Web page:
designated by the Service, and livestock freshly (less than 24 hours) wounded
(torn flesh and bleeding) or killed by wolves must be evident. Service or other
Service authorized agencies will confirm if livestock were wounded or killed
by wolves. The taking of any wolf without such evidence may be referred to
the appropriate authorities for prosecution.
(iii) Any livestock producer or permittee with livestock grazing allotments
on public land may receive a written permit, valid for up to 45 days, from
the Service or other agencies designated by the
Service, to take (including to kill or injure) a wolf that is in the act of
killing, wounding, or biting livestock (cattle, sheep, horses, and mules or
as defined in State and tribal wolf management plans as approved by the Service),
Provided that six or more breeding pairs of wolves have been documented in
the experimental population area and the Service or other agencies authorized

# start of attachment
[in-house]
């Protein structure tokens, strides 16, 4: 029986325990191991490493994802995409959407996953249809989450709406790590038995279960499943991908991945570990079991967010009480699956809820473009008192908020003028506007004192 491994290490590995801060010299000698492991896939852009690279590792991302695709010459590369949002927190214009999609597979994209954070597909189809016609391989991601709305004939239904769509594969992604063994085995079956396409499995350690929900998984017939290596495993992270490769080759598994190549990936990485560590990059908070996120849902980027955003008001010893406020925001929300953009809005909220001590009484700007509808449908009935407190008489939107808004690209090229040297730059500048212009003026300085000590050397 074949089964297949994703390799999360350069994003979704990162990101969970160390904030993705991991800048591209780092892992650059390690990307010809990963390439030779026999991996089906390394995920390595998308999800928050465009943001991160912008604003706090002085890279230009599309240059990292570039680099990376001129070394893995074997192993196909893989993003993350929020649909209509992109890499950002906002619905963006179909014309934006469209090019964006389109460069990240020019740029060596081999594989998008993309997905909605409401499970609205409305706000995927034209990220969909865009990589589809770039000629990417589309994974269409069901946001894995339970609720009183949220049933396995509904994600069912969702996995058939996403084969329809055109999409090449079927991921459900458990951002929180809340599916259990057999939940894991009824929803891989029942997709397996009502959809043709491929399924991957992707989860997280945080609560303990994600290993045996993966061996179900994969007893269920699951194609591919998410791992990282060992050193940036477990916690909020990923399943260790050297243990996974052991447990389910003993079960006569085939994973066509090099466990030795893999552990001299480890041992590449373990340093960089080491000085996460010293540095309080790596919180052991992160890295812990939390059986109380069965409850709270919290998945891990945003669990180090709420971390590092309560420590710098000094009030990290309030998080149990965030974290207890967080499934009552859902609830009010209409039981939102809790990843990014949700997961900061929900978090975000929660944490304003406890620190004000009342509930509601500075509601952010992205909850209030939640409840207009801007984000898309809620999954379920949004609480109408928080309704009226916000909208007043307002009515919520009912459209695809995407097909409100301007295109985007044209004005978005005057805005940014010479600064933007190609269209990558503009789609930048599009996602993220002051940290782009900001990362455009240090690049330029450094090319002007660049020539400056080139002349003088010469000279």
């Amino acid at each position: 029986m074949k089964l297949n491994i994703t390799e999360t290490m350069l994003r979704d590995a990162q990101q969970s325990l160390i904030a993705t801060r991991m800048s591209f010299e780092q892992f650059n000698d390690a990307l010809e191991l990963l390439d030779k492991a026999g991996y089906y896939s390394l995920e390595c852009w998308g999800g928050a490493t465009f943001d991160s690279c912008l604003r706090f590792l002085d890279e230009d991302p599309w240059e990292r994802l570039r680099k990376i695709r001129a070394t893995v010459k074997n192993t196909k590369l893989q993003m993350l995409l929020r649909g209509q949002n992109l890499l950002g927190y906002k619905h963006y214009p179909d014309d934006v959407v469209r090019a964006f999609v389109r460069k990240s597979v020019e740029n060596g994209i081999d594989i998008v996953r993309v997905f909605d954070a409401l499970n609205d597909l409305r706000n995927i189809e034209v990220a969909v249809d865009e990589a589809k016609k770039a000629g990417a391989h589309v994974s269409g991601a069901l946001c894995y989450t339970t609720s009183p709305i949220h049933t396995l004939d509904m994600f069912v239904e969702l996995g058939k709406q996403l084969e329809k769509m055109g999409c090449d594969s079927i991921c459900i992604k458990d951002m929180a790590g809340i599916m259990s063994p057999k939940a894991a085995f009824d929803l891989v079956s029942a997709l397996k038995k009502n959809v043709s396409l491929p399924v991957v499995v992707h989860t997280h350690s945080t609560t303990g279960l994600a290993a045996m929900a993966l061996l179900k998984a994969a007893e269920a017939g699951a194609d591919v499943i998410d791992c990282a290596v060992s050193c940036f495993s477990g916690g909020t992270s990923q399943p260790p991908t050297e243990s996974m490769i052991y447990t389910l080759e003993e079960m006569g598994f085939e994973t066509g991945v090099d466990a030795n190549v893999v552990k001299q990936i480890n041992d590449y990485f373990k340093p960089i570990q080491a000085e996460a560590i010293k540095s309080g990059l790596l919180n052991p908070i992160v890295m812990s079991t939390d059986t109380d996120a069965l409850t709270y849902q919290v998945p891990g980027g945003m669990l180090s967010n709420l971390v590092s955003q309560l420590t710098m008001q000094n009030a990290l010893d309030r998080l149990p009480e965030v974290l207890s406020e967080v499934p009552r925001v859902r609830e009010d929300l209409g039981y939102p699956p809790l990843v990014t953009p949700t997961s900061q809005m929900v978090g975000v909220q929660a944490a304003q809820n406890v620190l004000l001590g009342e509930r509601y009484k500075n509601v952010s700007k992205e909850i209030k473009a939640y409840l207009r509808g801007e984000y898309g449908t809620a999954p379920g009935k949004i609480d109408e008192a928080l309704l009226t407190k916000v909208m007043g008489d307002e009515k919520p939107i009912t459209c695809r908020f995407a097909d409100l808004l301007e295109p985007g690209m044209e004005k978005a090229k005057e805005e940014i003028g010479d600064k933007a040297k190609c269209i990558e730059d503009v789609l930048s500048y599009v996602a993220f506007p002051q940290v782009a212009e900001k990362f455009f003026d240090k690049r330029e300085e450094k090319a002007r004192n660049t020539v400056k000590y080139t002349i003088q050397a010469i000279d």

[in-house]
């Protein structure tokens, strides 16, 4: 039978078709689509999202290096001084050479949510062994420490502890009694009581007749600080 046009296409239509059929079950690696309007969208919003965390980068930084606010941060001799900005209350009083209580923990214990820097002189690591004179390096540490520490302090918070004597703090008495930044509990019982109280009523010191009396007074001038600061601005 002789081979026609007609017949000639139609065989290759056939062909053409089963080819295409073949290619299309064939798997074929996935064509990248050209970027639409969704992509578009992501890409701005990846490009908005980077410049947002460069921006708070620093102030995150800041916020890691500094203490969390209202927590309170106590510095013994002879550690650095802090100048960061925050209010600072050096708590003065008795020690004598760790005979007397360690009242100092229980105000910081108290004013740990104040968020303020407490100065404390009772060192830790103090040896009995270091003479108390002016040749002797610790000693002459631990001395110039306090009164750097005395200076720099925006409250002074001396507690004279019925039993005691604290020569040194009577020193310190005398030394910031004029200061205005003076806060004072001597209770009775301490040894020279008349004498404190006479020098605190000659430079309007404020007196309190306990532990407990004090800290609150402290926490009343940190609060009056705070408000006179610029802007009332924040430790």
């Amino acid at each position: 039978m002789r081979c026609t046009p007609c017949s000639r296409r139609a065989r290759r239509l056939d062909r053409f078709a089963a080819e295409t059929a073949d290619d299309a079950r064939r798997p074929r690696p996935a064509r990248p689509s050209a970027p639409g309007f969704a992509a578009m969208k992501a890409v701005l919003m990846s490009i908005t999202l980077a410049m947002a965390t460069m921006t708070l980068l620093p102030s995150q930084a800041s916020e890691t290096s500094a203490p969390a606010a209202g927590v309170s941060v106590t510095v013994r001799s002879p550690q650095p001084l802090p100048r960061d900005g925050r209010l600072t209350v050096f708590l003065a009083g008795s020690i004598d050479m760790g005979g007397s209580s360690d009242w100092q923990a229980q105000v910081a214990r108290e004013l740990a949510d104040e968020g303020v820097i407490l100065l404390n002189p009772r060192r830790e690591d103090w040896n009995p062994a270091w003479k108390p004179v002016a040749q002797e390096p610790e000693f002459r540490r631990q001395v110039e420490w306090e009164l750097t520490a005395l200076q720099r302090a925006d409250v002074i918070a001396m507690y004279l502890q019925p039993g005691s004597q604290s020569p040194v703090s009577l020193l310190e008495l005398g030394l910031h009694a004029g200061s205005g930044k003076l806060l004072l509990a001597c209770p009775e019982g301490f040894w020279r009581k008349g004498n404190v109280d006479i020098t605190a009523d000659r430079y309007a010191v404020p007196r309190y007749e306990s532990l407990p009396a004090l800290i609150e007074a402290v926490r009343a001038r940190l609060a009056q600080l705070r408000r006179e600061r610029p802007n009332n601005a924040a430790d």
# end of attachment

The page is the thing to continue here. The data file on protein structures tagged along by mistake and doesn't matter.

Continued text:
by the Service has confirmed that the livestock losses were caused by wolves
and have completed agency efforts to resolve the problem. Such take must be
reported immediately within 24 hours to the Service project leader for wolf
reintroduction or agency representative designated by the Service.
There must be evidence of freshly wounded or killed livestock by wolves. Service
or other agencies, authorized by the Service, will investigate and determine
if the livestock were wounded or killed by wolves. The taking of any wolf without
such evidence may be referred to the appropriate authorities for prosecution.
(iv) Potentially affected States and tribes may capture and translocate wolves
to other areas within an experimental population area as described in paragraph
(i)(7), Provided the level of wolf predation is negatively impacting localized
ungulate populations at an unacceptable level. Such translocations cannot inhibit
wolf population recovery. The States and tribes will define such unacceptable
impacts, how they would be measured, and identify other possible mitigation
in their State or tribal wolf management plans. These plans must be approved
by the Service before such movement of wolves may be conducted.
(v) The Service, or agencies authorized by the Service, may promptly remove
(place in captivity or kill) any wolf the Service or agency authorized by the
Service determines to present a threat to human life or safety.